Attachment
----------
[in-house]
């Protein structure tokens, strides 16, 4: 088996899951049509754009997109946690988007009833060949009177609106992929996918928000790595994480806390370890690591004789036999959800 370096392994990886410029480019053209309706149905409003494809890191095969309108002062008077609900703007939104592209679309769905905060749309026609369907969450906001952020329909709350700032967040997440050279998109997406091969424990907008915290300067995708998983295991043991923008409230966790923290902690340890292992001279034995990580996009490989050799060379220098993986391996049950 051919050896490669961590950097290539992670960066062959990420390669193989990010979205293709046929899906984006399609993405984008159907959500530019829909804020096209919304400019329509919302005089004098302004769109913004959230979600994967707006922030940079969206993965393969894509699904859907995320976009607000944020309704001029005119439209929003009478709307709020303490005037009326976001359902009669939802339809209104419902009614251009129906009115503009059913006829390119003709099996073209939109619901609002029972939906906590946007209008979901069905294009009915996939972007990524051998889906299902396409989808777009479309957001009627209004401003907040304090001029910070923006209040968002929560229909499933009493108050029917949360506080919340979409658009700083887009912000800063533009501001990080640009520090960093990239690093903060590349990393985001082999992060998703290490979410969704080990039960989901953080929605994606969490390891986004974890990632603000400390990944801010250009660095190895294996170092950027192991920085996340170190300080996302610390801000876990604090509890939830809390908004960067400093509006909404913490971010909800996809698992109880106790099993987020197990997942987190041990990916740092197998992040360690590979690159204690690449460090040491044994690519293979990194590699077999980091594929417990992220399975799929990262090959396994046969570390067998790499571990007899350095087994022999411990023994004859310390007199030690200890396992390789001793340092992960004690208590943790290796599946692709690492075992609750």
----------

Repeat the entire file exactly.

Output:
[in-house]
């Protein structure tokens, strides 16, 4: 088996899951049509754009997109946690988007009833060949009177609106992929996918928000790595994480806390370890690591004789036999959800 370096392994990886410029480019053209309706149905409003494809890191095969309108002062008077609900703007939104592209679309769905905060749309026609369907969450906001952020329909709350700032967040997440050279998109997406091969424990907008915290300067995708998983295991043991923008409230966790923290902690340890292992001279034995990580996009490989050799060379220098993986391996049950 051919050896490669961590950097290539992670960066062959990420390669193989990010979205293709046929899906984006399609993405984008159907959500530019829909804020096209919304400019329509919302005089004098302004769109913004959230979600994967707006922030940079969206993965393969894509699904859907995320976009607000944020309704001029005119439209929003009478709307709020303490005037009326976001359902009669939802339809209104419902009614251009129906009115503009059913006829390119003709099996073209939109619901609002029972939906906590946007209008979901069905294009009915996939972007990524051998889906299902396409989808777009479309957001009627209004401003907040304090001029910070923006209040968002929560229909499933009493108050029917949360506080919340979409658009700083887009912000800063533009501001990080640009520090960093990239690093903060590349990393985001082999992060998703290490979410969704080990039960989901953080929605994606969490390891986004974890990632603000400390990944801010250009660095190895294996170092950027192991920085996340170190300080996302610390801000876990604090509890939830809390908004960067400093509006909404913490971010909800996809698992109880106790099993987020197990997942987190041990990916740092197998992040360690590979690159204690690449460090040491044994690519293979990194590699077999980091594929417990992220399975799929990262090959396994046969570390067998790499571990007899350095087994022999411990023994004859310390007199030690200890396992390789001793340092992960004690208590943790290796599946692709690492075992609750």